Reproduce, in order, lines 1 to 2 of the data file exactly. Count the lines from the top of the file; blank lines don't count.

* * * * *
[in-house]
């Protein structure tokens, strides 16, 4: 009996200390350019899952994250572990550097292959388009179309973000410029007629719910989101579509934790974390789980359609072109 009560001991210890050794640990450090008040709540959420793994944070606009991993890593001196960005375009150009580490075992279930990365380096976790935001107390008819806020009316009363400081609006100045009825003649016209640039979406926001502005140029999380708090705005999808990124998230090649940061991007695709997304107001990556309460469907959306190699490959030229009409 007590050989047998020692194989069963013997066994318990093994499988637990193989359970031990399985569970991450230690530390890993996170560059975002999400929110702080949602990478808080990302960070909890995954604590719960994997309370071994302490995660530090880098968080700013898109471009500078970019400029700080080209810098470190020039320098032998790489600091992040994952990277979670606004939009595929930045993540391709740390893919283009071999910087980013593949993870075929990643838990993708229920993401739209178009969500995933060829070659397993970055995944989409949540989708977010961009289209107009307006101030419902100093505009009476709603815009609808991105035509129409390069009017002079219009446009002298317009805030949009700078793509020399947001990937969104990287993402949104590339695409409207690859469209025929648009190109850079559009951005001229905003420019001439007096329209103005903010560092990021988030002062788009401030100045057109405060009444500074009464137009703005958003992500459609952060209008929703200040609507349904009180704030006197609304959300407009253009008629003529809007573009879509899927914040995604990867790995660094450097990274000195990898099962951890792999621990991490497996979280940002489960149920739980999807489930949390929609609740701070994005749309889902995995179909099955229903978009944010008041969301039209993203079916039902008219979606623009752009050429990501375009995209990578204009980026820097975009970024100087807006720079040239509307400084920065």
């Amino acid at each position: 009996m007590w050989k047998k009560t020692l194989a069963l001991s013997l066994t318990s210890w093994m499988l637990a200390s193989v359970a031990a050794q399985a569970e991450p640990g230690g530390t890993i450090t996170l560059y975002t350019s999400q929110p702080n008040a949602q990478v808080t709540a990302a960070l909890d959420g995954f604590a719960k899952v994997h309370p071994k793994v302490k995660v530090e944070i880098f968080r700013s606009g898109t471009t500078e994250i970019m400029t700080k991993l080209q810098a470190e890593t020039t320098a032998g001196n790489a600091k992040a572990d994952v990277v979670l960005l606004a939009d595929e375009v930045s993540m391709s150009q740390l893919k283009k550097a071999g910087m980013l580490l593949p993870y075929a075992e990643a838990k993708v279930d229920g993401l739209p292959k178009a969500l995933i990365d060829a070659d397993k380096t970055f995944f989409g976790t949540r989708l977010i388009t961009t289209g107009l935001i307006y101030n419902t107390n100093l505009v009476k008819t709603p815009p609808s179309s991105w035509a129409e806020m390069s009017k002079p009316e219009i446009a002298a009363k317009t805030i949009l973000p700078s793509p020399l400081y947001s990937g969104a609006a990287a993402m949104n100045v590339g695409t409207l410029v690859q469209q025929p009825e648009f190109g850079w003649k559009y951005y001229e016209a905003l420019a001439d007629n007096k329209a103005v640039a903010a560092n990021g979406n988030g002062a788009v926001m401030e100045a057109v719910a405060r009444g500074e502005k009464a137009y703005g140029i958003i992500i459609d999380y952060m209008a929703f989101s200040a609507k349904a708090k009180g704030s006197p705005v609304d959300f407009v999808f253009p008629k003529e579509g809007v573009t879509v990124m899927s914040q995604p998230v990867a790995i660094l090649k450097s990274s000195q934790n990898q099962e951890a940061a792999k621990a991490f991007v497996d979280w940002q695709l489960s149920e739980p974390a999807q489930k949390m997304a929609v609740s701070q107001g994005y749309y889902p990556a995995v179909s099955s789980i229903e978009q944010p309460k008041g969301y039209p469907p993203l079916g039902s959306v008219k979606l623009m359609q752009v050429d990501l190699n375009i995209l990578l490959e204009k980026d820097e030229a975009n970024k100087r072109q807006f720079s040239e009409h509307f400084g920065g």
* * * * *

[in-house]
């Protein structure tokens, strides 16, 4: 009996200390350019899952994250572990550097292959388009179309973000410029007629719910989101579509934790974390789980359609072109 009560001991210890050794640990450090008040709540959420793994944070606009991993890593001196960005375009150009580490075992279930990365380096976790935001107390008819806020009316009363400081609006100045009825003649016209640039979406926001502005140029999380708090705005999808990124998230090649940061991007695709997304107001990556309460469907959306190699490959030229009409 007590050989047998020692194989069963013997066994318990093994499988637990193989359970031990399985569970991450230690530390890993996170560059975002999400929110702080949602990478808080990302960070909890995954604590719960994997309370071994302490995660530090880098968080700013898109471009500078970019400029700080080209810098470190020039320098032998790489600091992040994952990277979670606004939009595929930045993540391709740390893919283009071999910087980013593949993870075929990643838990993708229920993401739209178009969500995933060829070659397993970055995944989409949540989708977010961009289209107009307006101030419902100093505009009476709603815009609808991105035509129409390069009017002079219009446009002298317009805030949009700078793509020399947001990937969104990287993402949104590339695409409207690859469209025929648009190109850079559009951005001229905003420019001439007096329209103005903010560092990021988030002062788009401030100045057109405060009444500074009464137009703005958003992500459609952060209008929703200040609507349904009180704030006197609304959300407009253009008629003529809007573009879509899927914040995604990867790995660094450097990274000195990898099962951890792999621990991490497996979280940002489960149920739980999807489930949390929609609740701070994005749309889902995995179909099955229903978009944010008041969301039209993203079916039902008219979606623009752009050429990501375009995209990578204009980026820097975009970024100087807006720079040239509307400084920065």